They included records of the materials and used in the bridge's construction and what they cost. I told the man at the museum that I had also found some photos but he told me they already had plenty of those. I didn't know what to do with them so I wrapped them in some brown paper and put them in a bag under the bed".


It wasn't until earlier this month, when the owner of the photos mentioned them to his neighbour, City of Westminster tour guide Peter Berthoud that the significance of the find fully emerged. Mr Berthoud, an expert in the history of London who gives guided tours around famous landmarks including the Tower Bridge, said that he was gobsmacked by the haul.

Sepia to silver screen: The incomplete Tower Bridge features in the 2009 film Sherlock Holmes, where Holmes battles with his adversary Lord Henry Blackwood

Transformation: The bridge took eight years to build and at the time was a landmark feat of engineering, combining elements of a suspension and high level bridge and a bascule

It combines elements of a suspension bridge, a high level bridge and a bascule which allows it to open for ships to pass. Nothing had ever been made like it before and nothing since. People are always surprised when I tell them they the Tower Bridge is a steel bridge, as the stone cladding is so recognisable".

According to the tour guide, the bridge's original architect, Horace Jones, wanted to clad the bridge in brick but following his death he was succeeded as architect by John Wolfe-Barry, who decreed the bridge should be clad in stone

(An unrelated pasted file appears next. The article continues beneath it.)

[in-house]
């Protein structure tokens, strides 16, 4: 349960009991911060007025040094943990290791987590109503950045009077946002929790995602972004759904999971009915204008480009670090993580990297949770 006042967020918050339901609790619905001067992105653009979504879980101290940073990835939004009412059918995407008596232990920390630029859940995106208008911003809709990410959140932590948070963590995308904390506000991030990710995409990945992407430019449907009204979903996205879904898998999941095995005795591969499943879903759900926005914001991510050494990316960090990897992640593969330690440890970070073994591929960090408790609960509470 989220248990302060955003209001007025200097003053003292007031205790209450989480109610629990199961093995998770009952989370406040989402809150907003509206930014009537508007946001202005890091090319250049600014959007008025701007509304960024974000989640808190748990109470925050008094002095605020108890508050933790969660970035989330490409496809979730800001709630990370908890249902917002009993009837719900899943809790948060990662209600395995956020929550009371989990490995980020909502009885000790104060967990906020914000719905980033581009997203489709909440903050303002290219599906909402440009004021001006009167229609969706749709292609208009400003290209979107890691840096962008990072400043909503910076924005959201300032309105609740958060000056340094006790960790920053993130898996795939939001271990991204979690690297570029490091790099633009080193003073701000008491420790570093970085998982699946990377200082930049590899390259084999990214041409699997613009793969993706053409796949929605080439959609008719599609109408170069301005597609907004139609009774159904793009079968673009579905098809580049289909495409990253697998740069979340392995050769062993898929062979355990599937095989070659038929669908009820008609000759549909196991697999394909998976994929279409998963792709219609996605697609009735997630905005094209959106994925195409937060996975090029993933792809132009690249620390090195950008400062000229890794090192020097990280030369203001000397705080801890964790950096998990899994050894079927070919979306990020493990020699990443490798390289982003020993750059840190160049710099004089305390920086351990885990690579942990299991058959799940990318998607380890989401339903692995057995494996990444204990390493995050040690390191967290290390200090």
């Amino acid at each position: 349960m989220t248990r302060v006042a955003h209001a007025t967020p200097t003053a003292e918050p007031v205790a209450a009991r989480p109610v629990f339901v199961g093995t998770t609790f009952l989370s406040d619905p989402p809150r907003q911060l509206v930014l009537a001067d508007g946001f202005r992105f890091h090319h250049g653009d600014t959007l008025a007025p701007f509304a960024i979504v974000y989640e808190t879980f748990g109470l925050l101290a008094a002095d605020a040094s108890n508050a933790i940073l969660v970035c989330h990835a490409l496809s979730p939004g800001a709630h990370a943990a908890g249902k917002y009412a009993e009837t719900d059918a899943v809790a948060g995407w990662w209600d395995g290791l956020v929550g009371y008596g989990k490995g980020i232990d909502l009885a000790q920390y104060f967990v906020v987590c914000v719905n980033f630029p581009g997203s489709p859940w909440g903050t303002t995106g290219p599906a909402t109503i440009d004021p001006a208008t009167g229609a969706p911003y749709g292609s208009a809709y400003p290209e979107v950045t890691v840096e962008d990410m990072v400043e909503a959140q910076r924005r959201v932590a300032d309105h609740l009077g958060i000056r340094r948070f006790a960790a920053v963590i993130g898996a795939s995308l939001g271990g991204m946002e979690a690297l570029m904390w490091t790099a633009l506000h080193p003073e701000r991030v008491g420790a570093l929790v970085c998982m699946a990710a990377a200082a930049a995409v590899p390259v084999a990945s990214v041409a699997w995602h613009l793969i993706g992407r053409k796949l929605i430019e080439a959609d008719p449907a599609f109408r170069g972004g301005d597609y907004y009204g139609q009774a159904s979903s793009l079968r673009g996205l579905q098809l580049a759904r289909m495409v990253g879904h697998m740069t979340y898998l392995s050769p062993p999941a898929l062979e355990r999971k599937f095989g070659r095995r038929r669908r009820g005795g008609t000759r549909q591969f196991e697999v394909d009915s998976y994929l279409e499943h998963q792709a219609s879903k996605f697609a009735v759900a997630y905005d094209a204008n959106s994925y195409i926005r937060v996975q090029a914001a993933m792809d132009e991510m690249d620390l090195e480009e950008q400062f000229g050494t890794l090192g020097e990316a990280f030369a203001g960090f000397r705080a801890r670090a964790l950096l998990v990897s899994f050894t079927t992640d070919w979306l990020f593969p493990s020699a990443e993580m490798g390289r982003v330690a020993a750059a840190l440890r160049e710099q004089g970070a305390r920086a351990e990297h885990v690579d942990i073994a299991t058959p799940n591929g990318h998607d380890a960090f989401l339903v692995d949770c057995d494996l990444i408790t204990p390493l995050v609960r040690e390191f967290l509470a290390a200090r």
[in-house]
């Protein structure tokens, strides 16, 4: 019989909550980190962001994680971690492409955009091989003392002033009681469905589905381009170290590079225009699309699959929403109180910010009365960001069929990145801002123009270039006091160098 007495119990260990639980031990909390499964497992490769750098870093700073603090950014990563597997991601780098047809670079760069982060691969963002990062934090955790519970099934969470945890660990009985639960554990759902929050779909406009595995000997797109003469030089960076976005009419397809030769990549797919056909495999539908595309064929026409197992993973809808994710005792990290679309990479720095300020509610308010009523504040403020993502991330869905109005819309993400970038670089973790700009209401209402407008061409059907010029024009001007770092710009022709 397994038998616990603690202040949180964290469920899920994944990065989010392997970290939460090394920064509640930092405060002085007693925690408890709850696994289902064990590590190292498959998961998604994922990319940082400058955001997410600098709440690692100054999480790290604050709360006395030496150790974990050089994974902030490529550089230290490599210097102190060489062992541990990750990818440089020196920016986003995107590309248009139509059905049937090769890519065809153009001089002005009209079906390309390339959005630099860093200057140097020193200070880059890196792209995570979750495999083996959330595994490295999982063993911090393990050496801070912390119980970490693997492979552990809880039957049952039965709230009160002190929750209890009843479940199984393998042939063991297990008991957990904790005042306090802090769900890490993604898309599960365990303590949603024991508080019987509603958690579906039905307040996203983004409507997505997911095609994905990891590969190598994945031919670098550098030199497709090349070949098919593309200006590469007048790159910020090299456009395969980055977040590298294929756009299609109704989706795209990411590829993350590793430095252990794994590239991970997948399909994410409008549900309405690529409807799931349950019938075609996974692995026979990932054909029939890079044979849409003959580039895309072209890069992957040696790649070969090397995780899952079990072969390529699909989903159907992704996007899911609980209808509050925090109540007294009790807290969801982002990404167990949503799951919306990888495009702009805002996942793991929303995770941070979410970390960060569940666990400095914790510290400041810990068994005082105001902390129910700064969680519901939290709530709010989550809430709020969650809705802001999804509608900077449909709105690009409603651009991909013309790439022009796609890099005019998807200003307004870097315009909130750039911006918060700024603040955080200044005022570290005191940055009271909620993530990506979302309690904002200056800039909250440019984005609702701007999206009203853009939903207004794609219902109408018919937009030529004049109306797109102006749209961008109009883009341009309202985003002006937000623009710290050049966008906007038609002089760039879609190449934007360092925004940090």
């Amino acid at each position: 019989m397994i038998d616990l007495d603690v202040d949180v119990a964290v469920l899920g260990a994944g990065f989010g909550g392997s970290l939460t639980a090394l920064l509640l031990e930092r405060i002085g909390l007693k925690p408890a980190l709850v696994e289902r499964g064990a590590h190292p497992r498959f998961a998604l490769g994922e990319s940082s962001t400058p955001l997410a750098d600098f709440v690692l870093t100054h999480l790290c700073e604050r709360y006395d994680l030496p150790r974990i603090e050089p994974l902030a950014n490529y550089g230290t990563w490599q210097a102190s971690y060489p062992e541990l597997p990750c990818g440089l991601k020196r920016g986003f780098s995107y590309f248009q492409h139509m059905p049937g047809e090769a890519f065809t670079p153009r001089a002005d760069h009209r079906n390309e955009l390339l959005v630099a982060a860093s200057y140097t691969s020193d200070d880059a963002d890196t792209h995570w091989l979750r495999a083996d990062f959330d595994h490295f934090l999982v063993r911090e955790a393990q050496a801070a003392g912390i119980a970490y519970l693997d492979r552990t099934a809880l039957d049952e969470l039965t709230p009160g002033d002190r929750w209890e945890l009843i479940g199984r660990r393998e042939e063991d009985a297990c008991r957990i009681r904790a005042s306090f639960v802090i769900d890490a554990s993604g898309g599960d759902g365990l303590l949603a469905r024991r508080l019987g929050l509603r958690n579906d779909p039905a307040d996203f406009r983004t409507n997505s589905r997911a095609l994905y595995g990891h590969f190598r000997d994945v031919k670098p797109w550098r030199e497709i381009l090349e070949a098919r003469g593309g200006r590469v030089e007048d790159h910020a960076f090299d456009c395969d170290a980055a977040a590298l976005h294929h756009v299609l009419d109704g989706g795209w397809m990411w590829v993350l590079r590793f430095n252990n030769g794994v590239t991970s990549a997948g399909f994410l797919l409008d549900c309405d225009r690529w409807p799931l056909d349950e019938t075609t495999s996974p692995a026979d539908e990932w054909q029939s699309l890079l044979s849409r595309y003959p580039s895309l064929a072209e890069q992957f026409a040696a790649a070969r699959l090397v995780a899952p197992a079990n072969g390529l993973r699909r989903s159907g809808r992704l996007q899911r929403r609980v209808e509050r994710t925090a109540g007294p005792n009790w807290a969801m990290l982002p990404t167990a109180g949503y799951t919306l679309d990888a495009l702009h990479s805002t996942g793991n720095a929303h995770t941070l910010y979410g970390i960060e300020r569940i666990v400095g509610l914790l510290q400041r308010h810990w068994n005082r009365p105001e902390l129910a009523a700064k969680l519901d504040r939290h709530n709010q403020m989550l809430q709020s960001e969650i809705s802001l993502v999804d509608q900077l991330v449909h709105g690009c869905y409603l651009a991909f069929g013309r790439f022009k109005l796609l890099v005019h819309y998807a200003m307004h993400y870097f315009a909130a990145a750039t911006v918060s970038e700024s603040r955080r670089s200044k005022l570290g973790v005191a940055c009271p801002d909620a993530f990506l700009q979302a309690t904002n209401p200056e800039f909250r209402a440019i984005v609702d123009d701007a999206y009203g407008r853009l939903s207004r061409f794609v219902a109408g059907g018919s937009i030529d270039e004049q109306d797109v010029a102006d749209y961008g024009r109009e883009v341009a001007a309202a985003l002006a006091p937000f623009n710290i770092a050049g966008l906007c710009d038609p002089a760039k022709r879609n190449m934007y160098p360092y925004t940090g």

Unique: Many of the 50 sepia prints are in good condition, despite dating back to 1892. Several are even dated, making it possible to trace the progress in construction

Although many of the century-old pictures are in a state of disrepair, around 20 are in good condition. Many of the 12 by 10 snaps are dated and clearly show how the bridge was put together over a space of eight years. Memorable scenes include turn-of-the-century labourers taking orders from a site foreman in a bowler hat and a shot if the bridge's original steam-powered engine room, which could open the bridge in less than a minute. In one poignant picture flags decorate the body of the bridge and a hand-written pencil note reads: ‘Note, flags denote Mr Hunter's wedding day’.


Mr Berthoud said: "My favourite pictures are of the simple, humble guys building the bridge, unaware that what they are making will be so historic. People are used to seeing images of the Empire State Building being built but this is part of British history being created 50 years earlier".

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Re: TOWER BRIDGE

Postby Beauts » 29 Apr 2013, 19:45

Thanks EWW

Only just seen them and what a wonderful collection.

British engineering at its best

I've always loved the design and i saw a program on engineering on the tele, which was also filmed inside the towers.

great collection and thanks to all those who thought to save them and publish them.
making todays events
our future memories